I keep trying mine, but it tastes burnt. I think I am running to hot?
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Old 10-15-2008, 06:13 PM   #7
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Default Re: Mokapots, Moka, or Stovetop Espresso, Period.

Quote:
Originally Posted by Zipper View Post
I know I avoided the coffee forum like the plague before...but now's a good a time as any to try new things, right?

So I guess my query is: Why Bialetti?
Fun thing, getting good results from a mokapot.

Why Bialetti? I guess they make the most of them and have 'em right. I've tried off-brands from ebay, the specialty stores, etc. and they don't always execute so well. Pots come in aluminum (don't clean them with soap), stainless steel (good, durable brewers but they don't seem to produce crema) and ceramic (never had one but they're pretty).

Exception: a little red-topped Guzzini, if you can find one. Heavy, well made good design. Hard to find.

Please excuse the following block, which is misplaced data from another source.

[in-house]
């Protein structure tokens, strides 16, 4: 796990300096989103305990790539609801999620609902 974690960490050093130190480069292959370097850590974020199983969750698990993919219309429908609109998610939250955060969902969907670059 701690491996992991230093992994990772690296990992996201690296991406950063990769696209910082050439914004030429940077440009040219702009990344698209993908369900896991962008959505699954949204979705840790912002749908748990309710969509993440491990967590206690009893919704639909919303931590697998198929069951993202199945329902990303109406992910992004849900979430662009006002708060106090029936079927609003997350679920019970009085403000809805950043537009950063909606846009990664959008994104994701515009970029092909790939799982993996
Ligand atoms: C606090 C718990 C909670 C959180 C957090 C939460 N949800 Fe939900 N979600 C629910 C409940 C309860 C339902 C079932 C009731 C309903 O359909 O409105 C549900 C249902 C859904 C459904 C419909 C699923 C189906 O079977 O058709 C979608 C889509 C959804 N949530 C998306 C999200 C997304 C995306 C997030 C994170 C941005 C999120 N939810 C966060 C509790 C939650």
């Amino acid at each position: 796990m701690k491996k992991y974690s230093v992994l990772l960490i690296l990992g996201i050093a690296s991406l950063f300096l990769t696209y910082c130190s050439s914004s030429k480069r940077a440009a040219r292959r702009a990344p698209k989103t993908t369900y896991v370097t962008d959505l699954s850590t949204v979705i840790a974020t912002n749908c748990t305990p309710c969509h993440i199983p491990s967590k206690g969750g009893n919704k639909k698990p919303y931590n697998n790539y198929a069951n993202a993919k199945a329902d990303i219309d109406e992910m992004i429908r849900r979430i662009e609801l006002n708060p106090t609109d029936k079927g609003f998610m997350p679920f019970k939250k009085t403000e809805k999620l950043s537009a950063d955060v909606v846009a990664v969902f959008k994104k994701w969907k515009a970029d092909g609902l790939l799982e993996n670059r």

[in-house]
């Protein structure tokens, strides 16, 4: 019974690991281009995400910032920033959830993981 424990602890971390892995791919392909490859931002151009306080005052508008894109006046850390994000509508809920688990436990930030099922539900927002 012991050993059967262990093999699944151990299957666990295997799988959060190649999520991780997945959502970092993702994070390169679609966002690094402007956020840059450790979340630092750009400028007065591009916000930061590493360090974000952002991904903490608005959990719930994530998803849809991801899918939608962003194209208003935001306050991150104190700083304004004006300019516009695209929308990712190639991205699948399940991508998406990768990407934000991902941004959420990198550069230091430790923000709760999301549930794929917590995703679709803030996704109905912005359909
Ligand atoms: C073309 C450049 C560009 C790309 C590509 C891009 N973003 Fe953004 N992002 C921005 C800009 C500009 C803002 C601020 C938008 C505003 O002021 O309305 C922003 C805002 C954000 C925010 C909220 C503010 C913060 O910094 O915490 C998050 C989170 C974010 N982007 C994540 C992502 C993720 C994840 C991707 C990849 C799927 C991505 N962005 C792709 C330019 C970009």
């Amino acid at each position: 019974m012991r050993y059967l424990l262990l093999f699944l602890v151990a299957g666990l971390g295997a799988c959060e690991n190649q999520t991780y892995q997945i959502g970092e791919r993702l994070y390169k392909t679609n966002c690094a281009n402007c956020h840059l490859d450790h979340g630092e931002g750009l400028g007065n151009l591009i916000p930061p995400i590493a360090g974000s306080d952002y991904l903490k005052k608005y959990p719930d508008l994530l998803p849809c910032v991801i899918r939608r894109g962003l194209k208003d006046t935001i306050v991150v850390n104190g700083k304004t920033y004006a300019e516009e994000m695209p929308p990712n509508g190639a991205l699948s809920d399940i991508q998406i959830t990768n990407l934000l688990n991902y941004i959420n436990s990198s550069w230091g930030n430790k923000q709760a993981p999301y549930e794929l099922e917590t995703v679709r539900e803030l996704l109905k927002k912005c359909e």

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Old 10-15-2008, 06:20 PM   #8
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Default Re: Mokapots, Moka, or Stovetop Espresso, Period.

Quote:
Originally Posted by Mister Moo View Post
Why Bialetti?

I agree. I sell a couple different brands at my shop. But I always recommend the Bialetti to my customers. Yeah, they are twice as much price wise, but if you take care of them and change the gaskets they will last you forever.

Im my opinion the stainless steel look beautiful (my mom has them for when company is over) but they make a lousy cup of coffee.
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Old 10-24-2008, 12:02 AM   #9
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Default Re: Mokapots, Moka, or Stovetop Espresso, Period.

Quote:
Originally Posted by Mister Moo View Post
Pots come in aluminum (don't clean them with soap),
Why shouldn't you clean with soap? If not soap, what then?